Non-functional Requirements

In addition to the obvious features and functions that you will provide in your system, there are other requirements that don't actually DO anything, but are important characteristics nevertheless. These are called "non-functional requirements" or sometimes "Quality Attributes."  For example, attributes such as performance, security, usability, compatibility. aren't a "feature" of the system, but are a required characteristic. You can't write a specific line of code to implement them, rather they are "emergent" properties that arise from the entire solution. The specification needs to describe any such attributes the customer requires. You must decide the kind of requirements that apply to your project and include those that are appropriate.

Each requirement is simply stated in english. Each requirement must be objective and quantifiable; there must be some measurable way to assess whether the requirement has been met.

Often deciding on quality attributes requires making tradeoffs, e.g., between performance and maintainability. In the APPENDIX you must include an engineering analysis of any significant decisions regarding tradeoffs between competing attributes.

Here are some examples of non-functional requirements:

Performance requirements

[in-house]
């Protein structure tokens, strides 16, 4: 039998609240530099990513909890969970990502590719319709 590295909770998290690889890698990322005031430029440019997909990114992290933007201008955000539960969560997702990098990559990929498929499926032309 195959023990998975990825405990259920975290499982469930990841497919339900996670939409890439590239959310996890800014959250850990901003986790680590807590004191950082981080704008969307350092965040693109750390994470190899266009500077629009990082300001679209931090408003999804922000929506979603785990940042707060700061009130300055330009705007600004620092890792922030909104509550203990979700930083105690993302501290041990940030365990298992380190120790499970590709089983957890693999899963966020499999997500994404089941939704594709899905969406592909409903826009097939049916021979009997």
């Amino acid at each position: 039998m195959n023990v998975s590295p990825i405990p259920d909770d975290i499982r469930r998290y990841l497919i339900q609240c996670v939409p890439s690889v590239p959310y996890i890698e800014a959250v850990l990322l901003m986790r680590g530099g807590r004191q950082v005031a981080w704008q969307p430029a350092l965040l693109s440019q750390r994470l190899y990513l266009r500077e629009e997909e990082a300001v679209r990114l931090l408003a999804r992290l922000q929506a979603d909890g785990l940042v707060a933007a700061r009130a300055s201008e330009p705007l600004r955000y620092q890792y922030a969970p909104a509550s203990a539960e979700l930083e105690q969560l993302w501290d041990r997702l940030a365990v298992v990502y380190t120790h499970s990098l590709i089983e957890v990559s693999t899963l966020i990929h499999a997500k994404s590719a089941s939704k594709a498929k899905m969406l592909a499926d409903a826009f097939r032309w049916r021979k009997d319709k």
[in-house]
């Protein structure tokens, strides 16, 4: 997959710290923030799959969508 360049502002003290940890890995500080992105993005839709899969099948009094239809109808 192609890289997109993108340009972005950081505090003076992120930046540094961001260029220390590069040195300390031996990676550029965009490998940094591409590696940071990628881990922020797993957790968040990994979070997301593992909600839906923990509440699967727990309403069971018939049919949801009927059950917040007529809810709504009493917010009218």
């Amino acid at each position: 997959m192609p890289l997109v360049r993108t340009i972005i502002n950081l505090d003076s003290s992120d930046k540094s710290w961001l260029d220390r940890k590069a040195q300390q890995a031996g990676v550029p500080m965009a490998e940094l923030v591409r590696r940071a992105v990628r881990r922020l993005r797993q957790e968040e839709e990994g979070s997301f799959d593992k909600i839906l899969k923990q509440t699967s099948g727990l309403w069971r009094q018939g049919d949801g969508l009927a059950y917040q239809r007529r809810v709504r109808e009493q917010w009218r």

Requirements about resources required, response time, transaction rates, throughput, benchmark specifications or anything else having to do with performance.

Operating constraints
List any run-time constraints. This could include system resources, people, needed software, ...

Platform constraints
Discuss the target platform. Be as specific or general as the user requires. If the user doesn't care, there are still platform constraints.

Accuracy and Precision
Requirements about the accuracy and precision of the data. (Do you know the difference?) Beware of 100% requirements; they often cost too much.

Requirements about the effort required to make changes in the software. Often, the measurement is personnel effort (person- months).

The effort required to move the software to a different target platform. The measurement is most commonly person-months or % of modules that need changing.

Requirements about how often the software fails. The measurement is often expressed in MTBF (mean time between failures). The definition of a failure must be clear. Also, don't confuse reliability with availability which is quite a different kind of requirement.  Be sure to specify the consequences of software failure, how to protect from failure, a strategy for error detection, and a strategy for correction.

One or more requirements about protection of your system and its data. The measurement can be expressed in a variety of ways (effort, skill level, time, ...) to break into the system.  Do not discuss solutions (e.g. passwords) in a requirements document.

Requirements about how difficult it will be to learn and operate the system. The requirements are often expressed in learning time or similar metrics.

There may be legal issues involving privacy of information, intellectual property rights, export of restricted technologies, etc.

Others ... there are many others. Consult your resources.

There are examples of good and bad quality attributes, written by the fall 98 CSC 205 classes for your viewing pleasure.
Here are some more examples.